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Protective effects induced by alcoholic Phlomis fruticosa and Phlomis herba‐venti extracts in isolated rat colon: Focus on antioxidant, anti‐inflammatory, and antimicrobial activities in vitro

Ferrante, Claudio, Recinella, Lucia, Ronci, Maurizio, Orlando, Giustino, Di Simone, Simonetta, Brunetti, Luigi, Chiavaroli, Annalisa, Leone, Sheila, Politi, Matteo, Tirillini, Bruno, Angelini, Paola, Covino, Stefano, Venanzoni, Roberto, Vladimir‐Knežević, Sanda, Menghini, Luigi
Phytotherapy research 2019 v.33 no.9 pp. 2387-2400
Candida albicans, Candida tropicalis, Escherichia coli, Phlomis fruticosa, Pseudomonas aeruginosa, Staphylococcus aureus, antimicrobial properties, beverages, biomarkers, colitis, colon, essential oils, fungi, lactate dehydrogenase, leaf extracts, lipopolysaccharides, malondialdehyde, nitrites, protective effect, rats, serotonin, signs and symptoms (animals and humans)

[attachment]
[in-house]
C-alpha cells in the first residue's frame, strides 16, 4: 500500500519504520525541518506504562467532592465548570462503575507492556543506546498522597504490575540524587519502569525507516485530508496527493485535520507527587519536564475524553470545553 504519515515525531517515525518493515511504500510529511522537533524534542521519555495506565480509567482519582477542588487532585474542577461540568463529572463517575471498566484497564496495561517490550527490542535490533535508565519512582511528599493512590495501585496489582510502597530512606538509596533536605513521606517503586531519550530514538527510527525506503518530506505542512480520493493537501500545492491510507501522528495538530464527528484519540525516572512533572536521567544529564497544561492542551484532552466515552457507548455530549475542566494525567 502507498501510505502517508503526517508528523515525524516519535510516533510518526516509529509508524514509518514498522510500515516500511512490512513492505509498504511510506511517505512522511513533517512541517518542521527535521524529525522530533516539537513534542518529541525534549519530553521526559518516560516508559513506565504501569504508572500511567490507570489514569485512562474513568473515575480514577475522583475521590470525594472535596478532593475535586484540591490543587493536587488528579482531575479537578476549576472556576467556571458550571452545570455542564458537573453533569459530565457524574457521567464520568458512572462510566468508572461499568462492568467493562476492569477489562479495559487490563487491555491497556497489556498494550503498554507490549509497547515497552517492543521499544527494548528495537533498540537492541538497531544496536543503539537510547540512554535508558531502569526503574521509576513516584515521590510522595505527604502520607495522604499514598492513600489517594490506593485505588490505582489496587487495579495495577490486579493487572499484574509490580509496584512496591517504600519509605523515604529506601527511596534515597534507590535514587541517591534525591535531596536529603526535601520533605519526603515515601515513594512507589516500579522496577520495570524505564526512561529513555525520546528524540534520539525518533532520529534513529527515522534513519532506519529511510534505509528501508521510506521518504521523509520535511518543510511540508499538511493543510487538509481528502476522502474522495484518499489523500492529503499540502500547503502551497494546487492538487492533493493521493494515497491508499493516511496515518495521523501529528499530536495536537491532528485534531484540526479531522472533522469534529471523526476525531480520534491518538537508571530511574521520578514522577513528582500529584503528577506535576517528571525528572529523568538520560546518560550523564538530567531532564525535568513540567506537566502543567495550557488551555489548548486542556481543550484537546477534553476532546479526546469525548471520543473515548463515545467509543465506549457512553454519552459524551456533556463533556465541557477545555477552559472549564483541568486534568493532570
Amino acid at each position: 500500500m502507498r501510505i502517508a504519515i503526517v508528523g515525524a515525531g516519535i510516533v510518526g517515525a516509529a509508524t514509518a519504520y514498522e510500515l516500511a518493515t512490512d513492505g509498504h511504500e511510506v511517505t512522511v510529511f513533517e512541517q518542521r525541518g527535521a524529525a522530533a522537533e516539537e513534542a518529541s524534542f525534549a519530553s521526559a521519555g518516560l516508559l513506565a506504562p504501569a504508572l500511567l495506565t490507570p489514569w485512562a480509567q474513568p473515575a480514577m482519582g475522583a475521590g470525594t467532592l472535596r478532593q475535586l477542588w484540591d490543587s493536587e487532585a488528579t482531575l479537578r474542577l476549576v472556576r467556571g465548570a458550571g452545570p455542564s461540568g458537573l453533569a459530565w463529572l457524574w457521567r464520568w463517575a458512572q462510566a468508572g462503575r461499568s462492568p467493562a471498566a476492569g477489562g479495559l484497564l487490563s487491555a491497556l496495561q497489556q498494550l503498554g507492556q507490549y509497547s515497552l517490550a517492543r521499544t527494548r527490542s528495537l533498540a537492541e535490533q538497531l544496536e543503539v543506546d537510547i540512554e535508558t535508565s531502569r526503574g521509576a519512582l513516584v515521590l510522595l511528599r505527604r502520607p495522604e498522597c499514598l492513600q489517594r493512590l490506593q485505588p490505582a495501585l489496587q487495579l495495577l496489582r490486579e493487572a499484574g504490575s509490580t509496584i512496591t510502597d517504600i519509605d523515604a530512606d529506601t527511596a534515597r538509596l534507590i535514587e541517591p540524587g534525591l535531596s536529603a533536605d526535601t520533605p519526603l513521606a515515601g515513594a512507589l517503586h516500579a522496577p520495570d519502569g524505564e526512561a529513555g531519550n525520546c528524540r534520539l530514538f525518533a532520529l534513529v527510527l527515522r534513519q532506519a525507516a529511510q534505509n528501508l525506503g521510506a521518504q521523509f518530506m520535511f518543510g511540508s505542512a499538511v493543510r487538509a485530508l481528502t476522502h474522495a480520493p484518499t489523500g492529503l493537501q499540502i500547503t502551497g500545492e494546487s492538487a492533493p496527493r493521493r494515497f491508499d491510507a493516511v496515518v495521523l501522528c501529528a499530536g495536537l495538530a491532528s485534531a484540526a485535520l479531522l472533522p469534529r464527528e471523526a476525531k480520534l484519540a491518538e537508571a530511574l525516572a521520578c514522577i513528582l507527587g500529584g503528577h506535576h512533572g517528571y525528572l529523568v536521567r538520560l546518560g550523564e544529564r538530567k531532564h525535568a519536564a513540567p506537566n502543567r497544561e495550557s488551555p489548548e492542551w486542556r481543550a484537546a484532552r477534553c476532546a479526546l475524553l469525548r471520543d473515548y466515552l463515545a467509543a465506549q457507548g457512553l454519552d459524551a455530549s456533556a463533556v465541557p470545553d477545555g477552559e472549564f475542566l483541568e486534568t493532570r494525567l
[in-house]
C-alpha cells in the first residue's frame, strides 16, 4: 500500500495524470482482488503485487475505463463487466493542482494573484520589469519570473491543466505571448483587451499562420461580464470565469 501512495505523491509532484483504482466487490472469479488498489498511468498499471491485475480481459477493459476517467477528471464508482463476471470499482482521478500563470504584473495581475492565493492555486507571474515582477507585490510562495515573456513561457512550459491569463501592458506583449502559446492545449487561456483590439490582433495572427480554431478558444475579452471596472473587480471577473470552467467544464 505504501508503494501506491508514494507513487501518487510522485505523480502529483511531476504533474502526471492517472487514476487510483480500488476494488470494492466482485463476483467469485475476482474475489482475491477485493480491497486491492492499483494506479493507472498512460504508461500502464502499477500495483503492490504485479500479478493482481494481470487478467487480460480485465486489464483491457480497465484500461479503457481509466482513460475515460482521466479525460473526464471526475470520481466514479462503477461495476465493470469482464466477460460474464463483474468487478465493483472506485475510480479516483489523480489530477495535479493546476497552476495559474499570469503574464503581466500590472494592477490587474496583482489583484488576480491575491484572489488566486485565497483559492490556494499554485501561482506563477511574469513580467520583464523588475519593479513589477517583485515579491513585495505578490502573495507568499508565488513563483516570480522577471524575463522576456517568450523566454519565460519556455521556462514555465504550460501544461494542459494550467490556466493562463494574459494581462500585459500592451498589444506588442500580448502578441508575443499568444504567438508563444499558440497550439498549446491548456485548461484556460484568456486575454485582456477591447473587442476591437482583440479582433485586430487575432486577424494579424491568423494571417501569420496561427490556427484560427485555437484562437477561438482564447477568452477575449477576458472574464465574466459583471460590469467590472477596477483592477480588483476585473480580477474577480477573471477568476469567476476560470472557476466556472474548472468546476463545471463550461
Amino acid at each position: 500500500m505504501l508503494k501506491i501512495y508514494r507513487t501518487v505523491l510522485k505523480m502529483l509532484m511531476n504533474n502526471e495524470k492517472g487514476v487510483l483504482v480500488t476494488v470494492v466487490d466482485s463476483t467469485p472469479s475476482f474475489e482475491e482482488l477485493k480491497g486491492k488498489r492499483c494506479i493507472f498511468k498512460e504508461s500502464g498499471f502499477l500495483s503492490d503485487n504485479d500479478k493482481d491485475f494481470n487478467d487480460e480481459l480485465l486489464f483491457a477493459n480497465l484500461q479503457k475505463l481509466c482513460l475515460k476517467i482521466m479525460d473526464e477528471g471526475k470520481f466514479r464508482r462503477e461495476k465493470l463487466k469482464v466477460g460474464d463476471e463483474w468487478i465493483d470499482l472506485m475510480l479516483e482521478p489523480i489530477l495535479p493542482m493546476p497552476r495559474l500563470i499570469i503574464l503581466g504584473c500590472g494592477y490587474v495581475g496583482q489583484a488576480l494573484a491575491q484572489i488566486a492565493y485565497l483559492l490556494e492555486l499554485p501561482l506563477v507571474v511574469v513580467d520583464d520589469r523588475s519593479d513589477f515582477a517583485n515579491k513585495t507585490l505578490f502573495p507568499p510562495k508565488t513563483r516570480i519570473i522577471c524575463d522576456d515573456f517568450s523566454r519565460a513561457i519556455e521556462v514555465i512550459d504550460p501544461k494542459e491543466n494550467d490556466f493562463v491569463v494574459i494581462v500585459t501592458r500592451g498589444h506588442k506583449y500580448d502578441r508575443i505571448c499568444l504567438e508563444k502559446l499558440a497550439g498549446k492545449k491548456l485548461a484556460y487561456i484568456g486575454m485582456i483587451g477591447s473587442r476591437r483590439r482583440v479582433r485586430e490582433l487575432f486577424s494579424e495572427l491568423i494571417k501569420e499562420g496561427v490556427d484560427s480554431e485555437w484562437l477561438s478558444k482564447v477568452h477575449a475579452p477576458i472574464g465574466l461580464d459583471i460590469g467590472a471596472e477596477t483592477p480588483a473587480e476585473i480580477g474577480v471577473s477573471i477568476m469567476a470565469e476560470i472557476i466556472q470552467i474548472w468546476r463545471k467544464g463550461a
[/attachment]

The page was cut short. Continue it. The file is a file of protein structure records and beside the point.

Phlomis fruticosa L. and P. herba‐venti are species belonging to the Lamiaceae family, which have been traditionally used to prepare tonic and digestive drinks. Multiple studies also demonstrated the inhibitory effects of P. fruticosa extracts and essential oil against oxidative/proinflammatory pathways and bacterial strains deeply involved in ulcerative colitis. Considering these findings, the present study evaluated the effects of alcoholic P. fruticosa and P. herba‐venti leaf extracts in isolated rat colon challenged with Escherichia coli lipopolysaccharide (LPS), an ex vivo experimental paradigm of ulcerative colitis. In this context, we assayed colon levels of pro‐oxidant and proinflammatory biomarkers, including nitrites, malondialdehyde (MDA), lactate dehydrogenase (LDH), and serotonin (5‐HT). Additionally, the extracts have been tested in order to evaluate possible inhibitory effects on specific bacterial and fungal strains involved in ulcerative colitis. Alcoholic P. fruticosa and P. herba‐venti extracts were able to blunt LPS‐induced nitrite, MDA, 5‐HT, and LDH levels in isolated rat colon. The same extracts also inhibited the growth of Pseudomonas aeruginosa, E. coli, Staphylococcus aureus, Candida albicans and Candida tropicalis. In conclusion, our findings show a potential role exerted by alcoholic P. fruticosa and P. herba‐venti in managing the clinical symptoms related to ulcerative colitis.